Forest Preserve District of Cook County, Illinois
Nature Bulletins
Newton Home Page

Introduction and Instructions

Search Engine

Table of Contents



The Chipmunk
Bulletin No. 94   November 30, 1946
Forest Preserve District of Cook County
Clayton F. Smith, President
Roberts Mann, Supt. of Conservation

The chipmunks have disappeared and are hibernating in their grass- lined nests deep in the ground below the frost line. One pair under observation during the past three years was last seen on October 10. The first time they appeared this year was on March 20, but in 1945 their tracks were seen in the snow on March 3.

The chipmunk is one of the most attractive and best known of our small mammals -- brightly marked, inquisitive, timid but easily tamed, scuttling about the woods, along fences, or around piles and walls of rock with its tail extended or held stiffly erect, pausing on a log or a boulder to watch and scold you. When alarmed it utters a shrill high- pitched chirping whistle accompanied by twitches of its tail and body.

The chipmunk scurries up and down trees but spends most of its time on the ground, gathering seeds, nuts, acorns and berries. They also eat insects, young mice and occasionally bird's eggs. Beneath logs, stumps and rock piles are concealed entrances to their burrows, which may be 20 feet or more in length, with several branches to chambers stored with food and to the nest.

The chipmunk should not be confused with the Thirteen-striped Ground Squirrel, commonly and incorrectly called a gopher. The latter does not climb, prefers dry open fields, and is frequently seen darting across a highway or sitting upright and motionless in a pasture. The ground squirrel has a longer slenderer body, a short skimpy tail, smaller ears, and 13 stripes on its back and sides: the dark stripes dotted with rows of yellowish spots.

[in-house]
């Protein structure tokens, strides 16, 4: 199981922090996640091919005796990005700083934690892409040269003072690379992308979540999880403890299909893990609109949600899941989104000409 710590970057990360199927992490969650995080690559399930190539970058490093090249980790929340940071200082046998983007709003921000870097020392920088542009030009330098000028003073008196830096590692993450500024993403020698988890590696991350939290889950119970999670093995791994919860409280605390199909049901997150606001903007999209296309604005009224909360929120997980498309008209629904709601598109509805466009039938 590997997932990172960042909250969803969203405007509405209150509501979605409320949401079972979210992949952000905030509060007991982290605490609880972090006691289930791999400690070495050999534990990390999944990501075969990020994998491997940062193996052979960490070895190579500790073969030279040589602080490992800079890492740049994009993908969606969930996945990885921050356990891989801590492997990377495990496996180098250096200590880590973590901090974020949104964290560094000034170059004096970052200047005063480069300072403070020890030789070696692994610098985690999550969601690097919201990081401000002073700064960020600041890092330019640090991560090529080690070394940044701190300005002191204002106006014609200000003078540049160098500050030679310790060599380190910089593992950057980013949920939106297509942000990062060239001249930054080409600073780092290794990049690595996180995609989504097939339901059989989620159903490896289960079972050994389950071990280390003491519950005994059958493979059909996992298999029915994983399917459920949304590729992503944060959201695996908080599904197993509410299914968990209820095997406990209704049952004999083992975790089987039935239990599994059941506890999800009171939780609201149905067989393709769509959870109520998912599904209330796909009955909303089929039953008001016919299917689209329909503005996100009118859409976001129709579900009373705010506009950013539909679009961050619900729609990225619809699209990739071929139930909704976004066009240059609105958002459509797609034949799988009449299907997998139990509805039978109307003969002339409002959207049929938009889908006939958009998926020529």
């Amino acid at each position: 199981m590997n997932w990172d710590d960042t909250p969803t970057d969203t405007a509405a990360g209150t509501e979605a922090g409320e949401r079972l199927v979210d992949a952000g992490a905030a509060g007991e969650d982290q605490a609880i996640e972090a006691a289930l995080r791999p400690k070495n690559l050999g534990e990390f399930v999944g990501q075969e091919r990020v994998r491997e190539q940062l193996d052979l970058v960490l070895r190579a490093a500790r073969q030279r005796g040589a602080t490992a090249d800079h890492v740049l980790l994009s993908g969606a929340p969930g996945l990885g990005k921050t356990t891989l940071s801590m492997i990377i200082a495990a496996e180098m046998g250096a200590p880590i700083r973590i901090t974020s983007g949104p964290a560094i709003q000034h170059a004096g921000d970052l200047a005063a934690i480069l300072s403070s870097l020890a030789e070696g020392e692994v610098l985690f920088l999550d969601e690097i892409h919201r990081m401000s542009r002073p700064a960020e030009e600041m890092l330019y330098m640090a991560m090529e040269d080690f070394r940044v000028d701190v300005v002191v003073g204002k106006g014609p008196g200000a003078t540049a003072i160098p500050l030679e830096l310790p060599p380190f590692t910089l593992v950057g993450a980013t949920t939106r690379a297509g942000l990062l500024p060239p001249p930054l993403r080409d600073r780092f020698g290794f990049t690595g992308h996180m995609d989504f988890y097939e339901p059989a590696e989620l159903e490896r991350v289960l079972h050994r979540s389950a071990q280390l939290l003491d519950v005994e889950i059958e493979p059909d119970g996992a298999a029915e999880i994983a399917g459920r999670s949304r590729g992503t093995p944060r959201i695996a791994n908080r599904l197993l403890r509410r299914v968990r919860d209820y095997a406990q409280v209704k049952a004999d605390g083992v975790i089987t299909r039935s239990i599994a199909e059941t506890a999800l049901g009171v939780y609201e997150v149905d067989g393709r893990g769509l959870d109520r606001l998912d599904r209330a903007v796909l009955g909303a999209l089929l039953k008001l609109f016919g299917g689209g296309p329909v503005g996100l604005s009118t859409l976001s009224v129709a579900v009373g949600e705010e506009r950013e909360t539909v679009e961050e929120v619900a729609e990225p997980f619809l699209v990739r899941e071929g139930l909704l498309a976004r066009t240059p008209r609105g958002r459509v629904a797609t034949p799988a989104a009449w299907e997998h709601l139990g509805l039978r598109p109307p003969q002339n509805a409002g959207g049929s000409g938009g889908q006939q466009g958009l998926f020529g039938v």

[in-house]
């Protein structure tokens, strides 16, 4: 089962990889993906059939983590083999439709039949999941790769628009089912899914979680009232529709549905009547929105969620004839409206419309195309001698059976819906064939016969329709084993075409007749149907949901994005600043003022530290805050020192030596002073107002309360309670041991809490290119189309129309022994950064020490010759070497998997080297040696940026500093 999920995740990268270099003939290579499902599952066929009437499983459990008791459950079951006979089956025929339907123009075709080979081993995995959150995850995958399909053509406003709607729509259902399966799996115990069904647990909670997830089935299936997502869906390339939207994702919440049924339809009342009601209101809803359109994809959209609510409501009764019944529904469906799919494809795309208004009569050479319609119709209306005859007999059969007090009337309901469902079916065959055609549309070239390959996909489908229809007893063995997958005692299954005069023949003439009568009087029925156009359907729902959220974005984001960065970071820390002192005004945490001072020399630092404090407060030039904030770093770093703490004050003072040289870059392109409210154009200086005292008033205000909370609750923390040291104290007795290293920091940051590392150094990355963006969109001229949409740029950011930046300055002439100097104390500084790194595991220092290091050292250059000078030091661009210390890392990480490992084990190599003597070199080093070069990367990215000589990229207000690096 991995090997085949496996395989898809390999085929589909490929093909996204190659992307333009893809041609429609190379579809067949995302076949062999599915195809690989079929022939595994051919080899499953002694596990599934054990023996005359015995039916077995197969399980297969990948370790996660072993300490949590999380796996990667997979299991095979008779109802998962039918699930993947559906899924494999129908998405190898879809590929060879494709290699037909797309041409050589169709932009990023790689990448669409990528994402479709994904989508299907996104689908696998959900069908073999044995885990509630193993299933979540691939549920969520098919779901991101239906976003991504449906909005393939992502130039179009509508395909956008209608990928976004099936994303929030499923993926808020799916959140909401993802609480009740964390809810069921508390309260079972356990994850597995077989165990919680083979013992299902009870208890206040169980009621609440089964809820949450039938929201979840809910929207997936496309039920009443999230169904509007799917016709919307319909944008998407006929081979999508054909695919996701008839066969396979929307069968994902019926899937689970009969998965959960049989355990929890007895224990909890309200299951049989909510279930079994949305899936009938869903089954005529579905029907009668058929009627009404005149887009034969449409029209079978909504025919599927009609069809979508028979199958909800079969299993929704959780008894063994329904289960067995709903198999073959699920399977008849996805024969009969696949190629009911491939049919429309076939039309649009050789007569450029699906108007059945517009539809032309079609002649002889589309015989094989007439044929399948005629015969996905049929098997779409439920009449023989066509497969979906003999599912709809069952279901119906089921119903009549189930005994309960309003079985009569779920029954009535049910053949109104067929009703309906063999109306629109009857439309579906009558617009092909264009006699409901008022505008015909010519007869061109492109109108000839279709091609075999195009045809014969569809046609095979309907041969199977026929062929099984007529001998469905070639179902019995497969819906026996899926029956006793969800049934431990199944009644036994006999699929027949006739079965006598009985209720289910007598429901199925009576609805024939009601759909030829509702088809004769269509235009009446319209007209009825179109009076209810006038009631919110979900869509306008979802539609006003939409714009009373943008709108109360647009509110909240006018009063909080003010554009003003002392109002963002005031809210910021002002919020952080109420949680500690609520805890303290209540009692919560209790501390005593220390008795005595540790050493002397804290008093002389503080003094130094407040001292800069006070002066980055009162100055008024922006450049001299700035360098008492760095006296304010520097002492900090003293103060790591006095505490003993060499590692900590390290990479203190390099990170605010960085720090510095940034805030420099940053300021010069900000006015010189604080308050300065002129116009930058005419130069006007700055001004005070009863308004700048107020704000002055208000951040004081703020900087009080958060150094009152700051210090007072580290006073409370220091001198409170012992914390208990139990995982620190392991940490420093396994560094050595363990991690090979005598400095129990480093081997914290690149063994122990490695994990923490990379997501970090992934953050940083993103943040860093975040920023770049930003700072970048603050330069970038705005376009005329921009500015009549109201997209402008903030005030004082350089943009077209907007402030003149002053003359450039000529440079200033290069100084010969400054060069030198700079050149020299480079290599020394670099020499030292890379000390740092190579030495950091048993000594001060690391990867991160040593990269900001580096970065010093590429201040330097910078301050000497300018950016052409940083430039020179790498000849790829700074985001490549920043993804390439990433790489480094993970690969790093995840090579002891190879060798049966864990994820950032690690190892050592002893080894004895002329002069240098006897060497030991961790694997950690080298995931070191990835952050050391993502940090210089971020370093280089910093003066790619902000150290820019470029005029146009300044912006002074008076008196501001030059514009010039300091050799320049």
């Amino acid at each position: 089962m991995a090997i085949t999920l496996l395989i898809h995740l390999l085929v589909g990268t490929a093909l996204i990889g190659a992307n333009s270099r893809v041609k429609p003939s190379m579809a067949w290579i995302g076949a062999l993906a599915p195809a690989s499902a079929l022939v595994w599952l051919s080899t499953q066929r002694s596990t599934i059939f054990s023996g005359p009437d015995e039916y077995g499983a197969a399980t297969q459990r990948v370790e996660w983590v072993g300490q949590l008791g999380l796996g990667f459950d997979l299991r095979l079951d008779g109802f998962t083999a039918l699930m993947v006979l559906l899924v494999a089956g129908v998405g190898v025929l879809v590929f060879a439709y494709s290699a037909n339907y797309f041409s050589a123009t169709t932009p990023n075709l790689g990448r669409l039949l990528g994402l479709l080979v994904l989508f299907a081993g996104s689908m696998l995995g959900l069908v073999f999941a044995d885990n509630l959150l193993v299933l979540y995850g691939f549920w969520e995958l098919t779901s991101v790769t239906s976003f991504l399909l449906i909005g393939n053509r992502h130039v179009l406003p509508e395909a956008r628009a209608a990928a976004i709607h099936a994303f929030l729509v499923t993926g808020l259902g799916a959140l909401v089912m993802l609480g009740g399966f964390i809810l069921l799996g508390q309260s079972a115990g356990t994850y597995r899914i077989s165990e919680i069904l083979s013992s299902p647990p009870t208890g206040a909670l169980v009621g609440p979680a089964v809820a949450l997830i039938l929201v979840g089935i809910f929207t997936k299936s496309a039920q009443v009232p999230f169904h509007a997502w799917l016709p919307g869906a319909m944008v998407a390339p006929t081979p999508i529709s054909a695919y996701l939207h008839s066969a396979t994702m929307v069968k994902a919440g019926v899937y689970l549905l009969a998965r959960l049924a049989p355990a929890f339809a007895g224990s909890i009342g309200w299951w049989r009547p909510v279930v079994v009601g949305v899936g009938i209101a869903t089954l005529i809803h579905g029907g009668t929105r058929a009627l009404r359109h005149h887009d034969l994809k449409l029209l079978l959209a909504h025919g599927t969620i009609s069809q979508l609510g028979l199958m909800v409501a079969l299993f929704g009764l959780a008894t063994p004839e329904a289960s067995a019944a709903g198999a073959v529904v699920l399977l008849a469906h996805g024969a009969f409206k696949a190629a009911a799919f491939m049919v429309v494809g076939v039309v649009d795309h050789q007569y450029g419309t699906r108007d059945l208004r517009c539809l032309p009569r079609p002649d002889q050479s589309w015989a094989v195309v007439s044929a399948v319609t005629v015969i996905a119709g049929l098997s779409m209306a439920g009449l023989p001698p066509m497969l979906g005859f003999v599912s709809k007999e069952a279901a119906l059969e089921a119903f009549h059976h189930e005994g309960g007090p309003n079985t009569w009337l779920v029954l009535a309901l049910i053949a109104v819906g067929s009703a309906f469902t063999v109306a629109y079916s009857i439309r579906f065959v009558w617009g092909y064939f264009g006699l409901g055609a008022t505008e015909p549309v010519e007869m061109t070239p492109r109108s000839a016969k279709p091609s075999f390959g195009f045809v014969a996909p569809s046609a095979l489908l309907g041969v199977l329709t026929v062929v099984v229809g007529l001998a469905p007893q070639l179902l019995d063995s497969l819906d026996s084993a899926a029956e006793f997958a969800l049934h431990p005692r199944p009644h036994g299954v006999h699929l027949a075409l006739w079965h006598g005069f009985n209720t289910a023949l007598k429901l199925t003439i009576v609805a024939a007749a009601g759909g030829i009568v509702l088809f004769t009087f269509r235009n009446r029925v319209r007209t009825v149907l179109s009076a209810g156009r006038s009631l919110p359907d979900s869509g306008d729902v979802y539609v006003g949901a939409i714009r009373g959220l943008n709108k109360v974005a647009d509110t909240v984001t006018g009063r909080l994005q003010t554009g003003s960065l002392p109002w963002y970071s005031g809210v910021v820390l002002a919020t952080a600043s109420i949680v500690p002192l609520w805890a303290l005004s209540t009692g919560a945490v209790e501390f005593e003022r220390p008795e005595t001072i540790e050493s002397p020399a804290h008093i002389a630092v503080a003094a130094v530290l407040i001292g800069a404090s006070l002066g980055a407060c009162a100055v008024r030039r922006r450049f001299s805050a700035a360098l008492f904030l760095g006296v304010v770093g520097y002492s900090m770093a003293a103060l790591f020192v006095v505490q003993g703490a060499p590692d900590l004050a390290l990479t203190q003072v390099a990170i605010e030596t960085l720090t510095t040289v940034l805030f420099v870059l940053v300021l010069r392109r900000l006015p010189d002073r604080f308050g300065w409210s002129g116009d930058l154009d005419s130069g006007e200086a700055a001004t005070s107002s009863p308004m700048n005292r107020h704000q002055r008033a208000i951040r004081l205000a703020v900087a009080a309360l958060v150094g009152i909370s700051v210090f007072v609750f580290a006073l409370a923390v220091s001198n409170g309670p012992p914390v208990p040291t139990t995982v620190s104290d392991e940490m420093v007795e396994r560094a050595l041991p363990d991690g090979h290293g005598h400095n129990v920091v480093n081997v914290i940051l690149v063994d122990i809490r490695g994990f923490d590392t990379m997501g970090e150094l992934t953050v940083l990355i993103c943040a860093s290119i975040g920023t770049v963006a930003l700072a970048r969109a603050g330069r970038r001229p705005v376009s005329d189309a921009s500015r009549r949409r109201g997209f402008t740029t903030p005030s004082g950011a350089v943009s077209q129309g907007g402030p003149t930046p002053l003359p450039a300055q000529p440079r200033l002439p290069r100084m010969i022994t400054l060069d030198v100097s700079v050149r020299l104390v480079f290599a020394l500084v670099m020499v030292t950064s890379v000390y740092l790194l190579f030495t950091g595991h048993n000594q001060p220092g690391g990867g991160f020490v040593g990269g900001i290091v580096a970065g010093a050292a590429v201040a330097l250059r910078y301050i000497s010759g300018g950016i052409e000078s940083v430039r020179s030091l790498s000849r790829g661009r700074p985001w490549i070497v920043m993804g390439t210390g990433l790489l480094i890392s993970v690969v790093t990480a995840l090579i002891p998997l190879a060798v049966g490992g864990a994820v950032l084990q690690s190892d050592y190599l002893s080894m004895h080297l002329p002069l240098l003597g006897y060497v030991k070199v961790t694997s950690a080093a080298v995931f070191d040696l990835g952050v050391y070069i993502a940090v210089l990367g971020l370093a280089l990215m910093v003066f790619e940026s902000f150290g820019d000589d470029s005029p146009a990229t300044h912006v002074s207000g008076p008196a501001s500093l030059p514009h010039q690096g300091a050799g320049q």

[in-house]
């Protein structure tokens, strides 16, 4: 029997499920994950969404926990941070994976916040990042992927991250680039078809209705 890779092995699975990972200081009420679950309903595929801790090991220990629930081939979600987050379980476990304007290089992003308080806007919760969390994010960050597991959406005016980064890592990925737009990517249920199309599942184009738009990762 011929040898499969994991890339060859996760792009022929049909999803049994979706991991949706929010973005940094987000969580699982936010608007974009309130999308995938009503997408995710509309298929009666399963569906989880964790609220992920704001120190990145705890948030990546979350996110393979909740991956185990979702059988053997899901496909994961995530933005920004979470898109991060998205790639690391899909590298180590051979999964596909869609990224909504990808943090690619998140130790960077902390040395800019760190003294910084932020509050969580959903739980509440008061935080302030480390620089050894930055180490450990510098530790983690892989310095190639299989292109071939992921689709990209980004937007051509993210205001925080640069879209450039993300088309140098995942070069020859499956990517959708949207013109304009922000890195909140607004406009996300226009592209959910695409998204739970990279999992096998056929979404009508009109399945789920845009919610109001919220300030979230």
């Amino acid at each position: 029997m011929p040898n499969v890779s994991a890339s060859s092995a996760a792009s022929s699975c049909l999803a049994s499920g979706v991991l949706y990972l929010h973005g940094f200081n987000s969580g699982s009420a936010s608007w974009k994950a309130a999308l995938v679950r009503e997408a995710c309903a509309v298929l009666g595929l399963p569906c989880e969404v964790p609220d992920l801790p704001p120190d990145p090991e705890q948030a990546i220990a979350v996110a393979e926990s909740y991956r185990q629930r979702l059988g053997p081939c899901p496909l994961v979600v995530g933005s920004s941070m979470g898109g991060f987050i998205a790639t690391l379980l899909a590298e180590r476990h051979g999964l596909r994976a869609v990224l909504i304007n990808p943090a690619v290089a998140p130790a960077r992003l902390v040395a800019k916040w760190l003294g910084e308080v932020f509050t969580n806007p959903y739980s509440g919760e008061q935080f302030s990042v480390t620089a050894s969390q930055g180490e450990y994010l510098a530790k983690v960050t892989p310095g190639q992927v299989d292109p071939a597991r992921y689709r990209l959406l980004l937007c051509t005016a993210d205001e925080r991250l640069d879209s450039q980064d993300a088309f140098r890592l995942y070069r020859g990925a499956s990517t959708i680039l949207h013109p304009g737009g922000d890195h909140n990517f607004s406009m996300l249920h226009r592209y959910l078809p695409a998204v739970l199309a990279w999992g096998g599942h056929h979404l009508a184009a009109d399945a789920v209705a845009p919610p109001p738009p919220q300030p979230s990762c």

The chipmunk is stockier and has a flat bushy tail almost as long as its body. Down the middle of its back runs a dark stripe. On each side there are two dark stripes separated by a prominent whitish stripe. There is a dark stripe running through each eye, with a buff stripe above and below it.

The true gopher is the Pocket Gopher, an animated steam shovel that lives largely underground, like the mole, in a widespread labyrinth of tunnels -- surly, solitary and seldom seen.

To return to the Nature Bulletins Click Here!
Hosted by NEWTON

NEWTON is an electronic community for Science, Math, and Computer Science K-12 Educators, sponsored and operated by Argonne National Laboratory's Educational Programs, Andrew Skipor, Ph.D., Head of Educational Programs.

For assistance with NEWTON contact a System Operator (, or at Argonne's Educational Programs

Educational Programs
Building 360
9700 S. Cass Ave.
Argonne, Illinois
60439-4845, USA
Update: June 2012
Sponsered by Argonne National Labs